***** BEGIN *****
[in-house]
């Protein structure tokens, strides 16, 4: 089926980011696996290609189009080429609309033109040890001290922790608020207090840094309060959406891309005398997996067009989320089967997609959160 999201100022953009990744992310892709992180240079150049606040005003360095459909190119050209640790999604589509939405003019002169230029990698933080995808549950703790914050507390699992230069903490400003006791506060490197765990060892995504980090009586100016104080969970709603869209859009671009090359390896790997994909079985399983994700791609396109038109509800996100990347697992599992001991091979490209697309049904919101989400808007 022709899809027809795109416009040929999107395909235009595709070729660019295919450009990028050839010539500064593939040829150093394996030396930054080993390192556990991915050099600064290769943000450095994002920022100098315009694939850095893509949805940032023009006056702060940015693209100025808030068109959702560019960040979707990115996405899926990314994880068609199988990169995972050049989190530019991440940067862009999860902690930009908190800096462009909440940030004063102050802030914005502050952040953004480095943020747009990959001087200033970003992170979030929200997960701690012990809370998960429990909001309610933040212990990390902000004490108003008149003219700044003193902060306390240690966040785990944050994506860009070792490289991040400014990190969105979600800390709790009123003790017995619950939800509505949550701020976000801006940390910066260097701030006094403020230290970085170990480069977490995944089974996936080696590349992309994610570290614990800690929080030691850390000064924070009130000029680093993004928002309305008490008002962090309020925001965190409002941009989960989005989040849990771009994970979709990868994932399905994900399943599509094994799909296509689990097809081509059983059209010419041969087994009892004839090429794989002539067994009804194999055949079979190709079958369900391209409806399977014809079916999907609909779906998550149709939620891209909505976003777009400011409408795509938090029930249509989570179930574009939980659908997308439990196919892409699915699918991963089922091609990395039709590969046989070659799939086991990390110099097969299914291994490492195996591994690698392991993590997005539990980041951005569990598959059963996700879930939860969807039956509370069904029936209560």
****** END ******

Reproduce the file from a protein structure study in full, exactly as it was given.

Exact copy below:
[in-house]
């Protein structure tokens, strides 16, 4: 089926980011696996290609189009080429609309033109040890001290922790608020207090840094309060959406891309005398997996067009989320089967997609959160 999201100022953009990744992310892709992180240079150049606040005003360095459909190119050209640790999604589509939405003019002169230029990698933080995808549950703790914050507390699992230069903490400003006791506060490197765990060892995504980090009586100016104080969970709603869209859009671009090359390896790997994909079985399983994700791609396109038109509800996100990347697992599992001991091979490209697309049904919101989400808007 022709899809027809795109416009040929999107395909235009595709070729660019295919450009990028050839010539500064593939040829150093394996030396930054080993390192556990991915050099600064290769943000450095994002920022100098315009694939850095893509949805940032023009006056702060940015693209100025808030068109959702560019960040979707990115996405899926990314994880068609199988990169995972050049989190530019991440940067862009999860902690930009908190800096462009909440940030004063102050802030914005502050952040953004480095943020747009990959001087200033970003992170979030929200997960701690012990809370998960429990909001309610933040212990990390902000004490108003008149003219700044003193902060306390240690966040785990944050994506860009070792490289991040400014990190969105979600800390709790009123003790017995619950939800509505949550701020976000801006940390910066260097701030006094403020230290970085170990480069977490995944089974996936080696590349992309994610570290614990800690929080030691850390000064924070009130000029680093993004928002309305008490008002962090309020925001965190409002941009989960989005989040849990771009994970979709990868994932399905994900399943599509094994799909296509689990097809081509059983059209010419041969087994009892004839090429794989002539067994009804194999055949079979190709079958369900391209409806399977014809079916999907609909779906998550149709939620891209909505976003777009400011409408795509938090029930249509989570179930574009939980659908997308439990196919892409699915699918991963089922091609990395039709590969046989070659799939086991990390110099097969299914291994490492195996591994690698392991993590997005539990980041951005569990598959059963996700879930939860969807039956509370069904029936209560």